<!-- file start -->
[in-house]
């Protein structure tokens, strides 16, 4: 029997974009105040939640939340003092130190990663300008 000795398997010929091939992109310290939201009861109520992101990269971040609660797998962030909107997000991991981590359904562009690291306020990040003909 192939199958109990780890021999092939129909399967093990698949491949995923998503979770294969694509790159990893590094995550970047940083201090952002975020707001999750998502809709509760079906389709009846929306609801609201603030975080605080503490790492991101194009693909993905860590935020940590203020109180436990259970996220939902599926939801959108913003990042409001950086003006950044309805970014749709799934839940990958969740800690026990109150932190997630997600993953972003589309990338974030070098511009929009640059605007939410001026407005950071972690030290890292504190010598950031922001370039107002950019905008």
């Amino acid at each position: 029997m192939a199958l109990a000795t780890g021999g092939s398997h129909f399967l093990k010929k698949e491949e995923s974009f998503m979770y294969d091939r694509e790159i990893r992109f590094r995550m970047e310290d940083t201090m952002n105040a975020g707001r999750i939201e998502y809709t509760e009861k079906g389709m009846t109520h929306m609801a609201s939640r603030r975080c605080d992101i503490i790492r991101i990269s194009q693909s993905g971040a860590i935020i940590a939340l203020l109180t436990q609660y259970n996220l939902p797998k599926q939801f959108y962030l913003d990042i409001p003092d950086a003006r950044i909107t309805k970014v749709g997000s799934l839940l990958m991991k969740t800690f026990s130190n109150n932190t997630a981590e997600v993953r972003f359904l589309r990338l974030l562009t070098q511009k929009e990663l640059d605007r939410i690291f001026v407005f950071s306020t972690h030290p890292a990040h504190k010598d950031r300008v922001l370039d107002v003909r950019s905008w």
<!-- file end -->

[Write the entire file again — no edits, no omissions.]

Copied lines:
[in-house]
């Protein structure tokens, strides 16, 4: 029997974009105040939640939340003092130190990663300008 000795398997010929091939992109310290939201009861109520992101990269971040609660797998962030909107997000991991981590359904562009690291306020990040003909 192939199958109990780890021999092939129909399967093990698949491949995923998503979770294969694509790159990893590094995550970047940083201090952002975020707001999750998502809709509760079906389709009846929306609801609201603030975080605080503490790492991101194009693909993905860590935020940590203020109180436990259970996220939902599926939801959108913003990042409001950086003006950044309805970014749709799934839940990958969740800690026990109150932190997630997600993953972003589309990338974030070098511009929009640059605007939410001026407005950071972690030290890292504190010598950031922001370039107002950019905008």
């Amino acid at each position: 029997m192939a199958l109990a000795t780890g021999g092939s398997h129909f399967l093990k010929k698949e491949e995923s974009f998503m979770y294969d091939r694509e790159i990893r992109f590094r995550m970047e310290d940083t201090m952002n105040a975020g707001r999750i939201e998502y809709t509760e009861k079906g389709m009846t109520h929306m609801a609201s939640r603030r975080c605080d992101i503490i790492r991101i990269s194009q693909s993905g971040a860590i935020i940590a939340l203020l109180t436990q609660y259970n996220l939902p797998k599926q939801f959108y962030l913003d990042i409001p003092d950086a003006r950044i909107t309805k970014v749709g997000s799934l839940l990958m991991k969740t800690f026990s130190n109150n932190t997630a981590e997600v993953r972003f359904l589309r990338l974030l562009t070098q511009k929009e990663l640059d605007r939410i690291f001026v407005f950071s306020t972690h030290p890292a990040h504190k010598d950031r300008v922001l370039d107002v003909r950019s905008w």